If you’re a busy entrepreneur or executive, it can be easy to neglect your mental and physical health. People often do this in an almost unconscious way. They have a lot of work to do, so they skip that session at the gym, then another and before they know it, their fitness regime has gone out the window.
It’s the same with factors ranging from eating to sleeping. And they always justify these slips by telling themselves that work takes precedence. But this is a big mistake. Declining mental and physical wellness means lower productivity, less resilience, higher stress levels, and, in the end, potentially, burnout. If you don’t take care of yourself, your work will suffer, as will your life outside work. So how do you stay in peak working condition?
Eat and drink well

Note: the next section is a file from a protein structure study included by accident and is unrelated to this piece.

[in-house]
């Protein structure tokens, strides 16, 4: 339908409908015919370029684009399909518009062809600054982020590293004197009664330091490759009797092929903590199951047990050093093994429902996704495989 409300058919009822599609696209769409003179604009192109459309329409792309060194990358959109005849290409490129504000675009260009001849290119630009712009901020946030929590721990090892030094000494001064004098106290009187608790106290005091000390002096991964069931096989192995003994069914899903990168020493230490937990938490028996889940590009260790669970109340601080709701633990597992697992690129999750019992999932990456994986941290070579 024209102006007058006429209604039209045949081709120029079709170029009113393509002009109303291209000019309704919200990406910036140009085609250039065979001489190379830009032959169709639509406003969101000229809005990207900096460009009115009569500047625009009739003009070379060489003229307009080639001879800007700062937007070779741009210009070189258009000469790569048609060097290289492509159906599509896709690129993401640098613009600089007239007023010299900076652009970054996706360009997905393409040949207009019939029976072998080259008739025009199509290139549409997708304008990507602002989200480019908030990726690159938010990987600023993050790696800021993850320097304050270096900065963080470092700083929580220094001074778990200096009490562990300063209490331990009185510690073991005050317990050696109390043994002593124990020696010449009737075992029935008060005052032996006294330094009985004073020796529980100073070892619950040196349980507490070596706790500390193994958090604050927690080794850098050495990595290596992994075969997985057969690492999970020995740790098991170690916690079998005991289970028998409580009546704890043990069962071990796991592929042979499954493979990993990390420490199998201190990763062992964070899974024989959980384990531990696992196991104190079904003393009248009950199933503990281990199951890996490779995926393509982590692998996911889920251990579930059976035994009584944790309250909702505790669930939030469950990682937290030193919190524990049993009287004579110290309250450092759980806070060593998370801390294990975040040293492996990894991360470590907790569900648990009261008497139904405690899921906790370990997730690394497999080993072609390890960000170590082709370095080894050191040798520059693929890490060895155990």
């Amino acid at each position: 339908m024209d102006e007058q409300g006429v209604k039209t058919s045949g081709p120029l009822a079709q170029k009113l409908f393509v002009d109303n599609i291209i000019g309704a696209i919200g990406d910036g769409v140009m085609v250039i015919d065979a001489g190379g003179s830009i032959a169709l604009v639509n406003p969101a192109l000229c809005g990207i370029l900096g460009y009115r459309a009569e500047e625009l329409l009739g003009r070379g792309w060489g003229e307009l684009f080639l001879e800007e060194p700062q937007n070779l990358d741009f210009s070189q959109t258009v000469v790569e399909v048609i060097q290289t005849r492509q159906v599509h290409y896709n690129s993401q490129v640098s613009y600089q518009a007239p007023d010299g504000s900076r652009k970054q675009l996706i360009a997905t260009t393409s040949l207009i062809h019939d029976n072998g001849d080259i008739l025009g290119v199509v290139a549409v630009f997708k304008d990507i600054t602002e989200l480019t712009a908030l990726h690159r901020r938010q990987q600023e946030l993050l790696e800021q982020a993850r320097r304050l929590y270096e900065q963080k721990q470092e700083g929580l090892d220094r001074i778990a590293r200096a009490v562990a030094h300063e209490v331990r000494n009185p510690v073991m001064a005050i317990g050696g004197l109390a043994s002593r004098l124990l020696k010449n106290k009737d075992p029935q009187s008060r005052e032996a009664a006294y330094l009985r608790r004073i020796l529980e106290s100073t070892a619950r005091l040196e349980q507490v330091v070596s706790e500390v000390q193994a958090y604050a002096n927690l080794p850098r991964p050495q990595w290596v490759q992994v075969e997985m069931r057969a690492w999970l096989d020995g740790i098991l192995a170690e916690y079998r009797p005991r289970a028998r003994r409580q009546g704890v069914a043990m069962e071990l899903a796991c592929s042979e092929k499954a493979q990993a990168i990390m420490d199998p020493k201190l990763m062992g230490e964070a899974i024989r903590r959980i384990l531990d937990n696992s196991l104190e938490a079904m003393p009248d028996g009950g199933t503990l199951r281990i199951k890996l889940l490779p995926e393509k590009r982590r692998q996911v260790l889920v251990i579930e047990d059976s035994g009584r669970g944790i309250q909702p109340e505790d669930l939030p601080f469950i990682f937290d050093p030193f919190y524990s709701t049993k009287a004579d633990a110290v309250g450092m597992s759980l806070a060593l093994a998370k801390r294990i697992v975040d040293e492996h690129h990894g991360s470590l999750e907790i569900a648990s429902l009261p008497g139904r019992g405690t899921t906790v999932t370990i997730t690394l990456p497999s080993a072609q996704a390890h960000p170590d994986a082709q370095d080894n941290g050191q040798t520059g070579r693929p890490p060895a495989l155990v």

Start the day right. Have a proper breakfast, something like wholemeal toast with scrambled eggs or porridge, and do this fairly soon after getting up. With lunch, try not to have sandwiches every day – salads and protein are good. Also, put fruit and nuts on your desk and if you need to snack between meals, eat these. Processed, sugary foods such as crisps and chocolate bars should be occasional treats. If you eat them every day, they’re not: they’re your diet. Drink mainly water and stay well hydrated, especially in heated offices in the winter. Tea and coffee are fine in moderation. Alcohol is OK, too, but in even greater moderation.
Build exercise into your day
Th ere are numerous ways to do this, but the classic is cycling to work. Do 30 minutes a day and that’s all your exercise for the week taken care of. If this is impractical, get off a Tube stop earlier and walk for 15 minutes or go for a 20 minute walk at lunchtime. There are, famously, companies that put the toilets on every other floor to encourage employees to walk up and down flights of stairs. If you are going to the gym or classes, make it an appointment in your diary. Better still, arrange to do exercise with a colleague. That way you will feel accountable to each other and are more likely to stick to it.